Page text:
Electoral College Deadlines Can Be Moved, 3384

Published December 6, 2020 385 Views

Rumble Good evening, I’m still reporting on the Coup.
Guess what? The upcoming deadlines for state certifications and Electoral College deadlines are not mandated by the U.S. Constitution and there can be moved to facilitate complex election fraud investigations.
According to a study released on Friday, the Armistad Project of the nonpartisan Thomas More Society says that the only constitutionally set date in the election process is January 20th, when the next president of the United States will be sworn in. All other dates are dates set by federal law, which the paper argues are arbitrary and founded on obsolete concerns, such as the slowness of travel 200 years ago.
“Experts believe that the primary basis for these dates was to provide enough time to affect the presidential transition of power, a concern which is fully obsolete in the age of internet and air travel.” The Amistad Project said in a press release.
According to the Executive Summary of the study:
Executive Summary
The only Electoral College deadline specifically required by the Constitution is noon on January 20, at which point President Trump’s first term officially ends. All other deadlines — the “safe harbor” deadline of December 8, the Electoral College voting on December 14, and even the congressional vote count on January 6 — are dates set by federal law.1 Moreover, these dates are arbitrary, being based on obsolete and outdated concerns. It is also well established that the U.S. Constitution is the highest law in the land, holding precedence over both state and federal laws. In the event that federal law presents an obstacle to faithfully adhering to constitutional requirements, it is necessary to disregard the statute in favor of the plain meaning of the Constitution.
Understanding the “safe harbor” provision
The so-called “safe harbor” provision in federal law (3 USC 5) simply asserts that if a state has established laws governing the appointment of Electors, and a determination made according to that law has been made at least six days prior to December 14 (the date fixed by federal law for the Electoral College to convene), then that determination is final on December 8.2 The Supreme Court has ruled that the law does not actually require states to appoint Electors by that date in order for those Electoral Votes to be counted by Congress when determining the winner of the presidential election.3
In the current context, states have laws in place awarding presidential Electors according to the popular vote. Because the laws governing the vote were violated in numerous ways in several key states, certification of the election results cannot be said to have been made in accordance with the laws established in those states. Therefore, the responsibility still rests with state legislatures to appoint their state’s Electors, because no “determination made pursuant to such law” has actually been made.
Then the study summarizes the evidence of election fraud in Arizona, Georgia, Michigan, Pennsylvania & Wisconsin.
If you would like to read these summaries, go to:
https://bit.ly/SillReport3384
The importance of addressing fraud concerns prior to Inauguration Day
As has been demonstrated in this brief, there is significant flexibility and precedent in U.S. law for changing the date that electors are appointed, changing the date electors convene to vote, and changing the date electors have their vote certified by Congress.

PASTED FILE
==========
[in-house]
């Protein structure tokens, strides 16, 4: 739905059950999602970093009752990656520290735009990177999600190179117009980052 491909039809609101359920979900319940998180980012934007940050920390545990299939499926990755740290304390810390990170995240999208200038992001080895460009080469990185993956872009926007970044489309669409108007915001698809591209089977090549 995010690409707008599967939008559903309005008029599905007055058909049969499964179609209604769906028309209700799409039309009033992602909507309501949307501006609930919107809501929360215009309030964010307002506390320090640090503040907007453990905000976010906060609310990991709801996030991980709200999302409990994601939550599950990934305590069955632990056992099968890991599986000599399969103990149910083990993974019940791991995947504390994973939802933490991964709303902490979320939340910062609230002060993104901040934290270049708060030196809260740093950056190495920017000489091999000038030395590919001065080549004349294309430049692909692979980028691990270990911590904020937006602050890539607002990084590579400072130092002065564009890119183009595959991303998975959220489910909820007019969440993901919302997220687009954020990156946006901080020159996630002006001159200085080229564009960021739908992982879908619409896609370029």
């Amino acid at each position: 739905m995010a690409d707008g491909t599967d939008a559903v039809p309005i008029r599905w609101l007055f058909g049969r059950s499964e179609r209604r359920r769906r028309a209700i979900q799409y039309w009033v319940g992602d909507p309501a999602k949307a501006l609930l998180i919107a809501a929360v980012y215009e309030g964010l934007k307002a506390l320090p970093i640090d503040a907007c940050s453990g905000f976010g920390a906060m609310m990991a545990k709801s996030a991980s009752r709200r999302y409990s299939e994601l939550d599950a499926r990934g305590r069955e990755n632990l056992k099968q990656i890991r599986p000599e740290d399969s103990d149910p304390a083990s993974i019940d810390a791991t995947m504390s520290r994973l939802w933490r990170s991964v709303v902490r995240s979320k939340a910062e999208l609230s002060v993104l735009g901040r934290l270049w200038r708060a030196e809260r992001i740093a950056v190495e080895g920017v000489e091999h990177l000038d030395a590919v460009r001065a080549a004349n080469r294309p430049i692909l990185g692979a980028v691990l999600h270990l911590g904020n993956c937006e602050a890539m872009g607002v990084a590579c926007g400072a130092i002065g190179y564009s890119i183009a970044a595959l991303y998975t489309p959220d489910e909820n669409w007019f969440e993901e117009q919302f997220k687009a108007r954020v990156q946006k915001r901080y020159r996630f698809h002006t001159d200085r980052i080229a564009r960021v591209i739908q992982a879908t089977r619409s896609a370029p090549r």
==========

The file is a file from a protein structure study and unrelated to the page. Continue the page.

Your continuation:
We are less than 40 percent of the way from Election Day to Inaugural Day. This makes such a delay very reasonable, given the unprecedented thin margins between Trump and Biden in several states and the growing evidence of serious amounts of systemic electoral fraud. Meanwhile, Joe Biden and his supporters can continue with important transition work in the event a transfer of power does occur.
For the sake of American democracy and to strengthen our fraying social fabric, it is preferable to address the fraud issues before determining who is the next President. The investigations will be rigorous and continue whether or not the Electoral College vote is held December 14. For the sake of the country, Joe Biden and his supporters should welcome a fair and impartial investigation, especially because they are so confident they will prevail. Otherwise, a dark cloud will hang over the Biden Administration if it becomes clear his election was illegitimate, and the socio-political fragmentation that is occuring in the United States will only worsen.
19 Ibid
20 https://www.govtrack.us/congress/votes/44-2/h251
Conclusion
Election officials in urban Democrat strongholds are behaving similar to a football team which gained an advantage from a questionable play and are now running up to the line of scrimmage to begin the next play before America can throw the red flag on the field to demand a closer look.
The deadlines for the seating of electors and their voting, however, is not necessary for the effective transition of power. As we have established these deadlines were created for the convenience of travel, just as election day was placed uniformly on the first Tuesday after the first Monday in November to allow farmers to complete the fall harvest prior to voting. In other words, these dates have nothing to do with the transition of power and are largely not relevant to a time when electors do not have to ride horses to Washington, D.C. to vote. Accordingly, these dates should not interfere with state legislatures effectively investigating the management of the election, especially when we experience unprecedented manipulation of election rules calling into question hundreds of thousands of ballots. We have, and must have, time to get it right.